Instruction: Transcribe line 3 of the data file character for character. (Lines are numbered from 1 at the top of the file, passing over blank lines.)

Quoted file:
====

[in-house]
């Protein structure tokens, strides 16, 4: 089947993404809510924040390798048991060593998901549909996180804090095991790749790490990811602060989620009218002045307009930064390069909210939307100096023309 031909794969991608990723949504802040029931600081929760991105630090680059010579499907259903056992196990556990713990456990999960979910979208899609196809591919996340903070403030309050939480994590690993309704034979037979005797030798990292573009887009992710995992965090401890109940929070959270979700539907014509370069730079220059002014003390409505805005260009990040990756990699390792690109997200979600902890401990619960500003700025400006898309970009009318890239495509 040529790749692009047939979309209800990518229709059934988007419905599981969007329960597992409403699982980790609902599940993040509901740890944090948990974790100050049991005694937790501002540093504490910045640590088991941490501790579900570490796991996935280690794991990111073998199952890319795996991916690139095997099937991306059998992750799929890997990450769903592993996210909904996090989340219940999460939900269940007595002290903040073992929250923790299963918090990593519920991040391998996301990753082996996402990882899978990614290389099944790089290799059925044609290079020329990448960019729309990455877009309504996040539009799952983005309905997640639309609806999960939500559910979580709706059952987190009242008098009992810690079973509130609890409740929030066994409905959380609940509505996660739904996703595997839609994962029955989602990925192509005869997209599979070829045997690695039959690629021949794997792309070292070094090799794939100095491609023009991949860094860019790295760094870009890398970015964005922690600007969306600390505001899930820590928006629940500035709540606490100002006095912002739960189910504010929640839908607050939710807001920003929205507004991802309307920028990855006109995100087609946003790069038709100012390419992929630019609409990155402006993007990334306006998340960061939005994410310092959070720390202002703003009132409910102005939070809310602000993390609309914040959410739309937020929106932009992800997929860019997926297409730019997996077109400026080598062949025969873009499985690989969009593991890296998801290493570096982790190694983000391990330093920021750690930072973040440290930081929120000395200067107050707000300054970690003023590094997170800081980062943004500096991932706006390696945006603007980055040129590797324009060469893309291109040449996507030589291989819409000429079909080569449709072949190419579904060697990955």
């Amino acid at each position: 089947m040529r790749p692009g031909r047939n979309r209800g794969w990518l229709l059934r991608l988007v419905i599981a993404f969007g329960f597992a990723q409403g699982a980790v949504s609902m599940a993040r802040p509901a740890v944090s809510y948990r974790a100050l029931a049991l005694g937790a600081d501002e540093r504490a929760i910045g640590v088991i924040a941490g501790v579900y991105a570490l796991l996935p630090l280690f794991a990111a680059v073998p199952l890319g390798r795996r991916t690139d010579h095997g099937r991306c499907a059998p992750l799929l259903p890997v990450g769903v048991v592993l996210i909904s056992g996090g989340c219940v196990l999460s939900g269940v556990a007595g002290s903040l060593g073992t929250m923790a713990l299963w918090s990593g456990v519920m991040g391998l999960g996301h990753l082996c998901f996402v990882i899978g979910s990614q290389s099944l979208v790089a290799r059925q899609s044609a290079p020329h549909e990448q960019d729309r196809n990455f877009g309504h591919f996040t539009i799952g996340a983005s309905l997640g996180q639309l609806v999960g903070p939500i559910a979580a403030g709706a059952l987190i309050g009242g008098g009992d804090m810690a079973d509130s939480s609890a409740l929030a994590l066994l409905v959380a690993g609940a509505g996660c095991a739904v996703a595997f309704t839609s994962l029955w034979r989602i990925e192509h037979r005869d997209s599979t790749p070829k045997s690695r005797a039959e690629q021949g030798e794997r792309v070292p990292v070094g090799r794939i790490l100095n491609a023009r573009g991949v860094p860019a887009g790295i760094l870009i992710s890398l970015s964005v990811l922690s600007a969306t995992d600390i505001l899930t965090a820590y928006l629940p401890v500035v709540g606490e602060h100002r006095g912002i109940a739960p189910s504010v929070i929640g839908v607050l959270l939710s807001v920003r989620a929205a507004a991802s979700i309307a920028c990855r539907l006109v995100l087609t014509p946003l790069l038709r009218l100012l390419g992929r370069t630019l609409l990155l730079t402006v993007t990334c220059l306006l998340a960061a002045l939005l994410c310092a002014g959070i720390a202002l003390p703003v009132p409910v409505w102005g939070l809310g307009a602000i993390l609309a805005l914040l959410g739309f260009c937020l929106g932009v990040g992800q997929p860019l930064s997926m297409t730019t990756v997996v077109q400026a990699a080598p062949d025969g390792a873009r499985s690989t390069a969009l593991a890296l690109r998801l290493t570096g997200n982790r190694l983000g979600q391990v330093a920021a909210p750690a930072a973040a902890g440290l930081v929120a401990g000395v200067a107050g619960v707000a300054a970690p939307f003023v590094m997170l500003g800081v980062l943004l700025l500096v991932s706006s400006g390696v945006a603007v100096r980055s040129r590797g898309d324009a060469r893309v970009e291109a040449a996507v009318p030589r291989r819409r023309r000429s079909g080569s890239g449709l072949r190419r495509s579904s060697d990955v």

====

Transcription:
């Amino acid at each position: 089947m040529r790749p692009g031909r047939n979309r209800g794969w990518l229709l059934r991608l988007v419905i599981a993404f969007g329960f597992a990723q409403g699982a980790v949504s609902m599940a993040r802040p509901a740890v944090s809510y948990r974790a100050l029931a049991l005694g937790a600081d501002e540093r504490a929760i910045g640590v088991i924040a941490g501790v579900y991105a570490l796991l996935p630090l280690f794991a990111a680059v073998p199952l890319g390798r795996r991916t690139d010579h095997g099937r991306c499907a059998p992750l799929l259903p890997v990450g769903v048991v592993l996210i909904s056992g996090g989340c219940v196990l999460s939900g269940v556990a007595g002290s903040l060593g073992t929250m923790a713990l299963w918090s990593g456990v519920m991040g391998l999960g996301h990753l082996c998901f996402v990882i899978g979910s990614q290389s099944l979208v790089a290799r059925q899609s044609a290079p020329h549909e990448q960019d729309r196809n990455f877009g309504h591919f996040t539009i799952g996340a983005s309905l997640g996180q639309l609806v999960g903070p939500i559910a979580a403030g709706a059952l987190i309050g009242g008098g009992d804090m810690a079973d509130s939480s609890a409740l929030a994590l066994l409905v959380a690993g609940a509505g996660c095991a739904v996703a595997f309704t839609s994962l029955w034979r989602i990925e192509h037979r005869d997209s599979t790749p070829k045997s690695r005797a039959e690629q021949g030798e794997r792309v070292p990292v070094g090799r794939i790490l100095n491609a023009r573009g991949v860094p860019a887009g790295i760094l870009i992710s890398l970015s964005v990811l922690s600007a969306t995992d600390i505001l899930t965090a820590y928006l629940p401890v500035v709540g606490e602060h100002r006095g912002i109940a739960p189910s504010v929070i929640g839908v607050l959270l939710s807001v920003r989620a929205a507004a991802s979700i309307a920028c990855r539907l006109v995100l087609t014509p946003l790069l038709r009218l100012l390419g992929r370069t630019l609409l990155l730079t402006v993007t990334c220059l306006l998340a960061a002045l939005l994410c310092a002014g959070i720390a202002l003390p703003v009132p409910v409505w102005g939070l809310g307009a602000i993390l609309a805005l914040l959410g739309f260009c937020l929106g932009v990040g992800q997929p860019l930064s997926m297409t730019t990756v997996v077109q400026a990699a080598p062949d025969g390792a873009r499985s690989t390069a969009l593991a890296l690109r998801l290493t570096g997200n982790r190694l983000g979600q391990v330093a920021a909210p750690a930072a973040a902890g440290l930081v929120a401990g000395v200067a107050g619960v707000a300054a970690p939307f003023v590094m997170l500003g800081v980062l943004l700025l500096v991932s706006s400006g390696v945006a603007v100096r980055s040129r590797g898309d324009a060469r893309v970009e291109a040449a996507v009318p030589r291989r819409r023309r000429s079909g080569s890239g449709l072949r190419r495509s579904s060697d990955v």